The gameplay suffers from the same ups and downs as the tone. You spend most of your time driving around and picking up fares. As you go, you have to keep an eye on your slowly dwindling time, money and fuel gauges. You have to balance your time between learning clues, taking on passengers, and going off to buy fuel. Honestly the fuel and money elements of the gameplay just feel superfluous. Time management alone is a good enough way of adding stakes to the game. Having to manage money and fuel as well is just annoying and obtrusive to the good mechanics, such as passenger interaction.
Where Night Call really comes into its own is in the moments where you’re free to just drive around Paris chatting to people and learning about the world and characters. It’s fun picking your way through the maze of social interaction between you and your fares, but it is less fun when you actually need to try and solve the crime. On your first time through each of the three included cases you have very little to go on. Each fare is just a picture on the map, and points of interest are just little exclamation points. Unless you already know who each passenger is then picking their little faces is completely random. Every so often the game will through a random clue at you from a random passenger anyway. It's entirely possible that who you pick doesn't really matter at all.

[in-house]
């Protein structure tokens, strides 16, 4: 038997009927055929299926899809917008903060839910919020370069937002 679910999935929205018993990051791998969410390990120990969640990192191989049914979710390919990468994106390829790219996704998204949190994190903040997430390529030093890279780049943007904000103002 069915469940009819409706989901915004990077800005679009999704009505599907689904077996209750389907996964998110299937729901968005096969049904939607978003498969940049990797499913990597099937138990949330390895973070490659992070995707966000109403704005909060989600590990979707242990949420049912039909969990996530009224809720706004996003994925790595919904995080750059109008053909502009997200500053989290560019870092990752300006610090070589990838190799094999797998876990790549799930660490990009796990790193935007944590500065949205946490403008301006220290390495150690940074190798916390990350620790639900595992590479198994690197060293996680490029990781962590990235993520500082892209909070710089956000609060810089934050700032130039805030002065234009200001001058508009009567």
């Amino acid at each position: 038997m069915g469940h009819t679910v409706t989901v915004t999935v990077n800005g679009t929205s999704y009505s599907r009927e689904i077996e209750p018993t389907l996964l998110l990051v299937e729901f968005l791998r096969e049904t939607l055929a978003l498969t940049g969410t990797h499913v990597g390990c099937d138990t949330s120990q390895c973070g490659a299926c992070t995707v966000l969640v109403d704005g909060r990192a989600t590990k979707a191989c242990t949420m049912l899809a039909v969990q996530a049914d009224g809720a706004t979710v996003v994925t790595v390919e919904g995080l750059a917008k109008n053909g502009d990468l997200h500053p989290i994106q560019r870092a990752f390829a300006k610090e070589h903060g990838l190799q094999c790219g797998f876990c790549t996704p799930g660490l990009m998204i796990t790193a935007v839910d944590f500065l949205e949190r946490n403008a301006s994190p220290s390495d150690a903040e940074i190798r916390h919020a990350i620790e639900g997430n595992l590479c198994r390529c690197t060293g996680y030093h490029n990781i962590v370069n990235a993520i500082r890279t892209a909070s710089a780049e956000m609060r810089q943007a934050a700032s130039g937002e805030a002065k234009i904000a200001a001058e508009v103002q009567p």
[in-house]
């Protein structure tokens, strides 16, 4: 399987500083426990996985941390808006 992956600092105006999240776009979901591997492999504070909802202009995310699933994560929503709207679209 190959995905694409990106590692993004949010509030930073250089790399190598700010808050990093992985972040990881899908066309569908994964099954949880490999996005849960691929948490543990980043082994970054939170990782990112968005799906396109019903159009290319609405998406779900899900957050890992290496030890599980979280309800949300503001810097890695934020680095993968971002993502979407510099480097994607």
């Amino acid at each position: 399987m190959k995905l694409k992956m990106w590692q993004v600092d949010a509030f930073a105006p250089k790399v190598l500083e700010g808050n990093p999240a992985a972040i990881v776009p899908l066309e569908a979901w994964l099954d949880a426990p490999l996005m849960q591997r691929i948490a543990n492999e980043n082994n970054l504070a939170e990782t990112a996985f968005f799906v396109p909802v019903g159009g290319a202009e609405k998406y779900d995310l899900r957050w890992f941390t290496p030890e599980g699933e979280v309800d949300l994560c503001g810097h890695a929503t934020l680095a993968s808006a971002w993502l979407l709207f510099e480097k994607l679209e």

Your Decisions Don't Seem To Matter In Night Call
In short, although Night Call seems like a game in which your decisions are important, they rarely actually are. A corkboard filled with clues is how you handle solving the case each night. Suspects link directly to clues on their own, so you don't have much input. On top of that, each clue boils down to only a single sentence or word. There are no case files or victim profiles to read through for info either.